I fundamentally believe in intergenerational learning and developing peer mentoring networks. We learn from sharing knowledge across diverse cultural, linguistic, disciplinary and generational boundaries. Some of my most important mentors are folks who I mentored early in their careers.

NIDA: The MFA Cultural Leadership program at NIDA aims to equip early- to mid-career cultural workers with the skills and knowledge needed to navigate the rapidly changing cultural landscape. Can you tell us more about how the program achieves this goal, and what sets it apart from other leadership programs? 

AMC: The course challenges students to question and debate the role of the cultural sector in our society and their own place within it.

The course is delivered part-time, as we specifically target students who are already practising professionals. We draw leaders from the performing and visual arts, galleries, museums, libraries, film and digital media, theatre, cultural policy and practice, and local government.

Learning is experiential, grounded in practice, and underpinned by contemporary leadership theories and approaches. Most of the course is delivered online, but there are four face-to-face intensives annually, each comprising a five-day event. Students are encouraged to collaborate in innovative approaches to creative and professional practice. We view peer learning as a core asset of the program.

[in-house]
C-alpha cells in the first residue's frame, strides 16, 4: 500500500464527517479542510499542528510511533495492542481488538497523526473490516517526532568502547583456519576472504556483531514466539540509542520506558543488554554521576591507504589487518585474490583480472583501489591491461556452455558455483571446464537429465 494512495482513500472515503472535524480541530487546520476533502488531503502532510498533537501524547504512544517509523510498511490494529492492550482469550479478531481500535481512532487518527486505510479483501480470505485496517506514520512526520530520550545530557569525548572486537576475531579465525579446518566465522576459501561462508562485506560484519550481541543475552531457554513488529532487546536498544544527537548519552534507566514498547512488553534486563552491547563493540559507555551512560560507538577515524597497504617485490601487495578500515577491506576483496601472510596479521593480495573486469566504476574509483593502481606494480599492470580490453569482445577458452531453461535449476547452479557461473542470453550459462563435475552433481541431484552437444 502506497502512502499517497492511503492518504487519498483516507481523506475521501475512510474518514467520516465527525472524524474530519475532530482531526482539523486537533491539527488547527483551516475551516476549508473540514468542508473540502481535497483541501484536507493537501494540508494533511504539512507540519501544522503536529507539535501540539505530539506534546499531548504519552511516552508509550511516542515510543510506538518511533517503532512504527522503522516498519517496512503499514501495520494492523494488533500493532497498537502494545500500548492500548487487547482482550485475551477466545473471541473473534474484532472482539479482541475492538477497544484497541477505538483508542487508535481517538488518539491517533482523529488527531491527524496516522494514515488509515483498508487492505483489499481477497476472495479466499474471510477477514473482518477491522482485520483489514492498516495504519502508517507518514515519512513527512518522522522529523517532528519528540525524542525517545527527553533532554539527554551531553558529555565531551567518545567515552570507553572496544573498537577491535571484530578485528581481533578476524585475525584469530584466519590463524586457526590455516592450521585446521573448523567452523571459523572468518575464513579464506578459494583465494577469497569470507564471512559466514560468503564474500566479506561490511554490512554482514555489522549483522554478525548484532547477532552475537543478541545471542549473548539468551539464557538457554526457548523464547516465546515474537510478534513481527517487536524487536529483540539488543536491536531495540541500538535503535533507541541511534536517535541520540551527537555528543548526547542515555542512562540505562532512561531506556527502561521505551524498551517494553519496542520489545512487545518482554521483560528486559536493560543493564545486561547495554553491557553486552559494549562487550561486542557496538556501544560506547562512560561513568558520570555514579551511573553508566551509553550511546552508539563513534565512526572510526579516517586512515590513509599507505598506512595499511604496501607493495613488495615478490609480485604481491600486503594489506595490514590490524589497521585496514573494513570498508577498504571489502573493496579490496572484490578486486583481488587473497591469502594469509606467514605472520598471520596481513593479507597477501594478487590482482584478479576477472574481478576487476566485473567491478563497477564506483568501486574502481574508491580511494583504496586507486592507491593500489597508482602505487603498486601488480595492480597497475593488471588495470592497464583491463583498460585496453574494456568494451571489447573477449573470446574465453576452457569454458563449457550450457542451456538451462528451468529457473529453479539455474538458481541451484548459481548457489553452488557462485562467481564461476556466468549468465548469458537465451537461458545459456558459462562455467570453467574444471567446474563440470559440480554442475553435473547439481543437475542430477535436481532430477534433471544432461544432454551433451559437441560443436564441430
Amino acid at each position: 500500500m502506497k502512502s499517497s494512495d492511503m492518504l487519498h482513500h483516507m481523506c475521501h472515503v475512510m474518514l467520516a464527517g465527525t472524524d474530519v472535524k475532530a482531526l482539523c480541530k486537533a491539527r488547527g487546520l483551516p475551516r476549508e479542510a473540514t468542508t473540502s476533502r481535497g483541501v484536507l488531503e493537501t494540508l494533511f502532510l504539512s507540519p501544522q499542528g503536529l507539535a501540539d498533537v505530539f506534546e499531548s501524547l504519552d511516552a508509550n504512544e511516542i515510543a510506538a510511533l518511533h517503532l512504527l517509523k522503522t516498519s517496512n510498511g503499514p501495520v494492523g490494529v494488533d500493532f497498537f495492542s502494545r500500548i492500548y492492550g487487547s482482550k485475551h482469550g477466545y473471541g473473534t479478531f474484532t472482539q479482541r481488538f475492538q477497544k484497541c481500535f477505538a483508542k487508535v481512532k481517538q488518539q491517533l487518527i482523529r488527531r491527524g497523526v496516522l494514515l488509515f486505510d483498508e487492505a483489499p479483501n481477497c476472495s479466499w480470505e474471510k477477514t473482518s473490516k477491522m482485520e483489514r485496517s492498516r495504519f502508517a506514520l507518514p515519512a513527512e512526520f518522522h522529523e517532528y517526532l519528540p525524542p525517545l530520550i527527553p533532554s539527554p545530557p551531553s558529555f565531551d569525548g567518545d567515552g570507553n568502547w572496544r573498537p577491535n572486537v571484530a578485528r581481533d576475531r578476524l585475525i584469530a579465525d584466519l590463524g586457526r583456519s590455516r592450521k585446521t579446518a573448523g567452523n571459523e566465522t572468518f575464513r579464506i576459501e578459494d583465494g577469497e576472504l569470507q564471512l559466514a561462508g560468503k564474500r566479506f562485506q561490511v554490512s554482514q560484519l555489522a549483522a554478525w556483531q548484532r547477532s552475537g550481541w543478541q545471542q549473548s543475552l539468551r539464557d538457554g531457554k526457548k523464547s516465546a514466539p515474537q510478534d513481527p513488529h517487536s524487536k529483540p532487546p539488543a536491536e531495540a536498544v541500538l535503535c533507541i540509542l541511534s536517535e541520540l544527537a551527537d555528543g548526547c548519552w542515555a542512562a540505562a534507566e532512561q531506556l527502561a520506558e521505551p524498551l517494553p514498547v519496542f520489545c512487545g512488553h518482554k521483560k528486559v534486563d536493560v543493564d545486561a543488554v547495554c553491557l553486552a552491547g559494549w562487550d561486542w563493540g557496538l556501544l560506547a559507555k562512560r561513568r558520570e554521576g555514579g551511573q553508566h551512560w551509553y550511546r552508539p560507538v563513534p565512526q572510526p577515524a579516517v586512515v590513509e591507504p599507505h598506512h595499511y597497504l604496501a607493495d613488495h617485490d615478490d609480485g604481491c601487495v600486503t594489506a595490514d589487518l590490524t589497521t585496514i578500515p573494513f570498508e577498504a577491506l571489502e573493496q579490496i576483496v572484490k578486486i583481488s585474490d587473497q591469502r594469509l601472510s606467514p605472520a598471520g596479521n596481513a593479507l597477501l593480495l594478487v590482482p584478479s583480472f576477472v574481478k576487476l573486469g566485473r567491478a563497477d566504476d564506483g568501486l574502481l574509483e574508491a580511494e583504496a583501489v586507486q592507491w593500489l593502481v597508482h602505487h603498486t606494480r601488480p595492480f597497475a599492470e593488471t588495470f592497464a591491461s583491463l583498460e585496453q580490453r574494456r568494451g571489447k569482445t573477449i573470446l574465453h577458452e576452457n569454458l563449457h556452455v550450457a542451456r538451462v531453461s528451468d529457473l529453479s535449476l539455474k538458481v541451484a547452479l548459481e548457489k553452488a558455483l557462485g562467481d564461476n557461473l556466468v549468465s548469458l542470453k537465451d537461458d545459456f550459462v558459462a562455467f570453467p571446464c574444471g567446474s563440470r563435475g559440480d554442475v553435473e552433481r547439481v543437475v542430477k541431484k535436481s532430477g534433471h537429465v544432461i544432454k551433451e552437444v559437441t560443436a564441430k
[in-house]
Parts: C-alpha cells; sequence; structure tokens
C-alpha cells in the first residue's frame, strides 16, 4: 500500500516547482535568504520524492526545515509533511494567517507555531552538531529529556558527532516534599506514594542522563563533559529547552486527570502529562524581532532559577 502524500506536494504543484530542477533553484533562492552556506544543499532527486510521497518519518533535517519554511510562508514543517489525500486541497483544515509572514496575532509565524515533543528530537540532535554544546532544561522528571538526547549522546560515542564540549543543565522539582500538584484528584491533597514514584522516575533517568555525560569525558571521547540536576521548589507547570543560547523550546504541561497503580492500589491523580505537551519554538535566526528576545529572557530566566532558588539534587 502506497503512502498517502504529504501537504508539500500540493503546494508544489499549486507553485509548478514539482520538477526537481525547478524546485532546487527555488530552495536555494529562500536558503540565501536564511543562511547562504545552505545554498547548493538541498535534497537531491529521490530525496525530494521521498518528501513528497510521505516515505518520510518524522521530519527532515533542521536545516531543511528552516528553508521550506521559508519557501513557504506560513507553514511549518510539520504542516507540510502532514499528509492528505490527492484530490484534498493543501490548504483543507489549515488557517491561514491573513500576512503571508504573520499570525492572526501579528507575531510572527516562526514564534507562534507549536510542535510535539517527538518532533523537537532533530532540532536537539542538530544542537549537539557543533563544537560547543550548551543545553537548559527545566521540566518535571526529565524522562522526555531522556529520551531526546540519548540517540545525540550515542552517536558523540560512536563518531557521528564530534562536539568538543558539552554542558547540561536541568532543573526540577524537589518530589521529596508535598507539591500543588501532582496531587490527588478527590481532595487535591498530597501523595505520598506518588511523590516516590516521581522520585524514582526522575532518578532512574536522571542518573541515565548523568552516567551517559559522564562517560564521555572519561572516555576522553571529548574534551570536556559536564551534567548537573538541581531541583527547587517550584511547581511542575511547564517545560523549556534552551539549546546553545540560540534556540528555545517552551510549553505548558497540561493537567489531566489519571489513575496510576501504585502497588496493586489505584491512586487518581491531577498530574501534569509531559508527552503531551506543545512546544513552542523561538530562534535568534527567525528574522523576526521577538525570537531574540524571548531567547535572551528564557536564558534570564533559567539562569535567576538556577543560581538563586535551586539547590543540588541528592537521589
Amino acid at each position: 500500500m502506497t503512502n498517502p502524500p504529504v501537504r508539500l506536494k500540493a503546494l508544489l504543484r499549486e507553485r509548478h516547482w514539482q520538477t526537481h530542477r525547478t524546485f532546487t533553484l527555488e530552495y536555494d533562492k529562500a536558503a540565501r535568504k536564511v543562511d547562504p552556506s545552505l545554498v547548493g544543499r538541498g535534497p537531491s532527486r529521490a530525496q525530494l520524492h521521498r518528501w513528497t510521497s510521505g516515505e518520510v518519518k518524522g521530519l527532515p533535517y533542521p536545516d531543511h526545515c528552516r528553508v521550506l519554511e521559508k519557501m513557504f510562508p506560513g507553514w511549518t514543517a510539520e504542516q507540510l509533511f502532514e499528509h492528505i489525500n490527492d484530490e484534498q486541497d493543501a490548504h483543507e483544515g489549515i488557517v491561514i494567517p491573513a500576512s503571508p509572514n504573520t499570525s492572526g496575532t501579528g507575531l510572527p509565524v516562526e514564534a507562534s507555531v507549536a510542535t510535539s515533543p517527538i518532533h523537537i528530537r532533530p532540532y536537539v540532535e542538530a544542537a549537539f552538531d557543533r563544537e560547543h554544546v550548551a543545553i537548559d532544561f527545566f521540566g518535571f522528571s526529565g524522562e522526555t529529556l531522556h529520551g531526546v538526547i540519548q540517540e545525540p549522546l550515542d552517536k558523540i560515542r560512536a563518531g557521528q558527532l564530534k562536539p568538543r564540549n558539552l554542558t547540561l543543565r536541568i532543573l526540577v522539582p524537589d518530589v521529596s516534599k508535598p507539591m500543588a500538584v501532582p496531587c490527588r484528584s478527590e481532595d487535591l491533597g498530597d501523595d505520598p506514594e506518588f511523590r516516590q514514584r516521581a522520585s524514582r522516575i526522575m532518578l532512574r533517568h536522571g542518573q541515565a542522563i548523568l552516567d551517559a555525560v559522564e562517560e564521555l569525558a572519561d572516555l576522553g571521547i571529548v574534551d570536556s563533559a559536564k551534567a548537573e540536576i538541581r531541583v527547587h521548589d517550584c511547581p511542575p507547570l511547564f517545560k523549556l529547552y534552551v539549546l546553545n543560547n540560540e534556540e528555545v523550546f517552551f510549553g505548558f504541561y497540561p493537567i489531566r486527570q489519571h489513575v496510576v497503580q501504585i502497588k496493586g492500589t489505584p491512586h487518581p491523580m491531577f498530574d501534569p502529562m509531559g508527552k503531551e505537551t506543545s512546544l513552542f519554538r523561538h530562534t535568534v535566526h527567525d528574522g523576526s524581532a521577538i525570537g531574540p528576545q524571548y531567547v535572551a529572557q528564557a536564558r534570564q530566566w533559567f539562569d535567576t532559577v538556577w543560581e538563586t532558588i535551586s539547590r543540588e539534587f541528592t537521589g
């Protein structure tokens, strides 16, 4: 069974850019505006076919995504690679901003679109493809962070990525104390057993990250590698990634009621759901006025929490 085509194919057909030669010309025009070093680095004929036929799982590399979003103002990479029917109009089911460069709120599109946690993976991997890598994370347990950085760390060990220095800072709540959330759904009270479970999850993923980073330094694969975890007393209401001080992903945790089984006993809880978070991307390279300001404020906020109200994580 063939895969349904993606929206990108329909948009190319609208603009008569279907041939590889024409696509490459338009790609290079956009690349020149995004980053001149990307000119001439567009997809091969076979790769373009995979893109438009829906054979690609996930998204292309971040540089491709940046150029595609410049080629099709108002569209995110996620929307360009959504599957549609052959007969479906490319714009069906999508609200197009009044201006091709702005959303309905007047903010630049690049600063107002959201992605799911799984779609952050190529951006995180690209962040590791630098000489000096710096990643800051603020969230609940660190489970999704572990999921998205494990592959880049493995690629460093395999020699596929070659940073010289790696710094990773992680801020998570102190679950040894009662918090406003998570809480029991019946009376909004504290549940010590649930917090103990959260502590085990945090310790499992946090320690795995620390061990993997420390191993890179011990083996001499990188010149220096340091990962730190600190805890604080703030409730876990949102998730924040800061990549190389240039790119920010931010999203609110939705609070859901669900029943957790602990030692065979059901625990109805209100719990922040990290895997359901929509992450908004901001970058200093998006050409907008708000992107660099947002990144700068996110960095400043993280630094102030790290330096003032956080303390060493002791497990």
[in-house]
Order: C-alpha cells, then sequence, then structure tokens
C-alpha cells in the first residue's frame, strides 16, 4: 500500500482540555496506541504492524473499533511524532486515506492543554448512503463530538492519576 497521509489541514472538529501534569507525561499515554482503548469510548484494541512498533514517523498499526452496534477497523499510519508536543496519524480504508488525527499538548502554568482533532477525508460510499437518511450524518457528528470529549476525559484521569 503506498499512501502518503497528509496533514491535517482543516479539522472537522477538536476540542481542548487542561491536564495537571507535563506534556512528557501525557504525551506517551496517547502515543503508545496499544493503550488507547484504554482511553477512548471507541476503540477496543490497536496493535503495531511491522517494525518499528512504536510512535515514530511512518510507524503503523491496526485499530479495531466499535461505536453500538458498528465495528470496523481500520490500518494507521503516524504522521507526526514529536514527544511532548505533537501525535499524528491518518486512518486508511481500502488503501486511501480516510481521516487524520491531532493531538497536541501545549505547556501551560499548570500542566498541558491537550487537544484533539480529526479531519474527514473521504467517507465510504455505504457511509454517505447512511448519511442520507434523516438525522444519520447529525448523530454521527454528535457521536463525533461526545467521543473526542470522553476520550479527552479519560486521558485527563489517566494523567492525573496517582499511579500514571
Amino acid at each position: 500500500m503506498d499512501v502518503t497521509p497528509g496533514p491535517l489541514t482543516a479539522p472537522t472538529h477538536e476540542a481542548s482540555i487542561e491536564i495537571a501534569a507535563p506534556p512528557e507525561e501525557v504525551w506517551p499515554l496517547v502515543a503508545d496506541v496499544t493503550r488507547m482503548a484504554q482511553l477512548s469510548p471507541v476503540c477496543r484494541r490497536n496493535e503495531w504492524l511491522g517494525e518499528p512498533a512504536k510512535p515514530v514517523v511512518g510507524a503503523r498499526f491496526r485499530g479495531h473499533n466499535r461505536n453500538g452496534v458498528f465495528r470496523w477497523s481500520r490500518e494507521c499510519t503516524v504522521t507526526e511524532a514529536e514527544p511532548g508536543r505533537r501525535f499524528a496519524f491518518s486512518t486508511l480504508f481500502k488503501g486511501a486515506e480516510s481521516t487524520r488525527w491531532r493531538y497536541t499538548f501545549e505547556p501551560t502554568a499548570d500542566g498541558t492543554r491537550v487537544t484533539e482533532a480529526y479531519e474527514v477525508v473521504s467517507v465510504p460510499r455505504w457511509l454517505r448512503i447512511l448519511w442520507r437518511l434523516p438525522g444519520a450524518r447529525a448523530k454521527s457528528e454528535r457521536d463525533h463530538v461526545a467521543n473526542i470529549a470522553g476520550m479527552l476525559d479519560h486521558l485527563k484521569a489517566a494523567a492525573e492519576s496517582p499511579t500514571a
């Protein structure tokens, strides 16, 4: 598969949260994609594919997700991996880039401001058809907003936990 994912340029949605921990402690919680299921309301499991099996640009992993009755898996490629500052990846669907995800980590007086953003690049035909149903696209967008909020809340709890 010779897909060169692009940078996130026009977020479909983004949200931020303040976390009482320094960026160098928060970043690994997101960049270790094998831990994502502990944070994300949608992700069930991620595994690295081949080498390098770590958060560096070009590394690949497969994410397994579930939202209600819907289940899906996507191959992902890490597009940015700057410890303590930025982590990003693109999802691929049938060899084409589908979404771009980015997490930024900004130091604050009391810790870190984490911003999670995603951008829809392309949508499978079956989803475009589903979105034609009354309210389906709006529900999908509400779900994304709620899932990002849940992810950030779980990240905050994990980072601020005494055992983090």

Importantly, all our classes are delivered by industry specialists working in the field. We also have local and international arts and cultural industry experts who deliver guest lectures and lead conversation on issues as diverse as First Nations First strategy, climate change initiatives, audience engagement and participation strategies, global networking and anti-racism policy.

In our courses we cover governance, cultural policy, entrepreneurial thought leadership, communication, advocacy, cultural transformation, sustainability and research generated through practice.

Through participation in the program, mid-career professionals can gain the skills and knowledge necessary to become more future-focused and effective cultural leaders. This program is an invaluable resource for those who are dedicated to making a positive impact on the cultural landscape, both now and in the future.

Our graduates are the future change-makers: we hope they lead by example and collectively personify the change we wish to see.

NIDA: In your opinion, what are some of the key challenges facing cultural leaders today, and how does the MFA Cultural Leadership program at NIDA prepare students to address these challenges?